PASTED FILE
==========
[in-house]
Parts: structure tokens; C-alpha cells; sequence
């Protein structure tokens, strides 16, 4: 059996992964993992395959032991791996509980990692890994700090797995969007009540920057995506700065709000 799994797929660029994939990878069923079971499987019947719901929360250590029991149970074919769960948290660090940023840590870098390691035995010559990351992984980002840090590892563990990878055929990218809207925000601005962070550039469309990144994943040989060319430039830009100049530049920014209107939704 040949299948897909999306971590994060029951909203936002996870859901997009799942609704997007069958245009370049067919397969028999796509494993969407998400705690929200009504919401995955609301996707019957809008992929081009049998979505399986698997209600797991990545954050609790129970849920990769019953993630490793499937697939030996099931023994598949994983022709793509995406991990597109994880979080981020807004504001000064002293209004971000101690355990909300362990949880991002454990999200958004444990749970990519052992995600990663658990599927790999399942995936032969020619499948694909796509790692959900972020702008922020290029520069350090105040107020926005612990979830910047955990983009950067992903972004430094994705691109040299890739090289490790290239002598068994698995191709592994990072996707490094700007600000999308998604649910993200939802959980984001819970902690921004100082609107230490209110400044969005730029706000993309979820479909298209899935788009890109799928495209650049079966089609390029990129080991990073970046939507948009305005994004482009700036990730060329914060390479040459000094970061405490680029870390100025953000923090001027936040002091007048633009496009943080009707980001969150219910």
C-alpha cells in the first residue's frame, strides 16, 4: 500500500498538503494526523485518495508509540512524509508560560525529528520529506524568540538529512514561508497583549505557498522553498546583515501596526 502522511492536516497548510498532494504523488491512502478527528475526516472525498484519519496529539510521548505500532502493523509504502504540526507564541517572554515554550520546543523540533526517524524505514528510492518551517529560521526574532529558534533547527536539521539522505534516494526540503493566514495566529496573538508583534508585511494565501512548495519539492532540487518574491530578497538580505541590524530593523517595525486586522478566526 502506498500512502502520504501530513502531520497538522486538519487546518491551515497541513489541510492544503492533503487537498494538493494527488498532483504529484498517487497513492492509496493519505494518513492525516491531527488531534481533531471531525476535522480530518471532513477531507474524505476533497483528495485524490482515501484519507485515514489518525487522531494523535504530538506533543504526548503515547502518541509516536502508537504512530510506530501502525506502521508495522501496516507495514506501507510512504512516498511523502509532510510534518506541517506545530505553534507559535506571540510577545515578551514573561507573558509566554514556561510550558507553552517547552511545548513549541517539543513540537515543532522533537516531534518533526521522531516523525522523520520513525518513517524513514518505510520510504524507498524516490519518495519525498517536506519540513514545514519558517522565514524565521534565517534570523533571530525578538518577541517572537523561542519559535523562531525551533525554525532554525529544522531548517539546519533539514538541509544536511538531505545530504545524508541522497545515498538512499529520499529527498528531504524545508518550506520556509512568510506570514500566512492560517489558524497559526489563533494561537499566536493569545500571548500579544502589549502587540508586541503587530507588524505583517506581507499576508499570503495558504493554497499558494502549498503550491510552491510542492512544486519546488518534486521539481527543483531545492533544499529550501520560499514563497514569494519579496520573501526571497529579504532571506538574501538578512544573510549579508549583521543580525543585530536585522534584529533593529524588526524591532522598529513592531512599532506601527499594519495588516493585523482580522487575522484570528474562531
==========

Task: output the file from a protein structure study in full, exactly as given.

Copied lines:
[in-house]
Parts: structure tokens; C-alpha cells; sequence
């Protein structure tokens, strides 16, 4: 059996992964993992395959032991791996509980990692890994700090797995969007009540920057995506700065709000 799994797929660029994939990878069923079971499987019947719901929360250590029991149970074919769960948290660090940023840590870098390691035995010559990351992984980002840090590892563990990878055929990218809207925000601005962070550039469309990144994943040989060319430039830009100049530049920014209107939704 040949299948897909999306971590994060029951909203936002996870859901997009799942609704997007069958245009370049067919397969028999796509494993969407998400705690929200009504919401995955609301996707019957809008992929081009049998979505399986698997209600797991990545954050609790129970849920990769019953993630490793499937697939030996099931023994598949994983022709793509995406991990597109994880979080981020807004504001000064002293209004971000101690355990909300362990949880991002454990999200958004444990749970990519052992995600990663658990599927790999399942995936032969020619499948694909796509790692959900972020702008922020290029520069350090105040107020926005612990979830910047955990983009950067992903972004430094994705691109040299890739090289490790290239002598068994698995191709592994990072996707490094700007600000999308998604649910993200939802959980984001819970902690921004100082609107230490209110400044969005730029706000993309979820479909298209899935788009890109799928495209650049079966089609390029990129080991990073970046939507948009305005994004482009700036990730060329914060390479040459000094970061405490680029870390100025953000923090001027936040002091007048633009496009943080009707980001969150219910």
C-alpha cells in the first residue's frame, strides 16, 4: 500500500498538503494526523485518495508509540512524509508560560525529528520529506524568540538529512514561508497583549505557498522553498546583515501596526 502522511492536516497548510498532494504523488491512502478527528475526516472525498484519519496529539510521548505500532502493523509504502504540526507564541517572554515554550520546543523540533526517524524505514528510492518551517529560521526574532529558534533547527536539521539522505534516494526540503493566514495566529496573538508583534508585511494565501512548495519539492532540487518574491530578497538580505541590524530593523517595525486586522478566526 502506498500512502502520504501530513502531520497538522486538519487546518491551515497541513489541510492544503492533503487537498494538493494527488498532483504529484498517487497513492492509496493519505494518513492525516491531527488531534481533531471531525476535522480530518471532513477531507474524505476533497483528495485524490482515501484519507485515514489518525487522531494523535504530538506533543504526548503515547502518541509516536502508537504512530510506530501502525506502521508495522501496516507495514506501507510512504512516498511523502509532510510534518506541517506545530505553534507559535506571540510577545515578551514573561507573558509566554514556561510550558507553552517547552511545548513549541517539543513540537515543532522533537516531534518533526521522531516523525522523520520513525518513517524513514518505510520510504524507498524516490519518495519525498517536506519540513514545514519558517522565514524565521534565517534570523533571530525578538518577541517572537523561542519559535523562531525551533525554525532554525529544522531548517539546519533539514538541509544536511538531505545530504545524508541522497545515498538512499529520499529527498528531504524545508518550506520556509512568510506570514500566512492560517489558524497559526489563533494561537499566536493569545500571548500579544502589549502587540508586541503587530507588524505583517506581507499576508499570503495558504493554497499558494502549498503550491510552491510542492512544486519546488518534486521539481527543483531545492533544499529550501520560499514563497514569494519579496520573501526571497529579504532571506538574501538578512544573510549579508549583521543580525543585530536585522534584529533593529524588526524591532522598529513592531512599532506601527499594519495588516493585523482580522487575522484570528474562531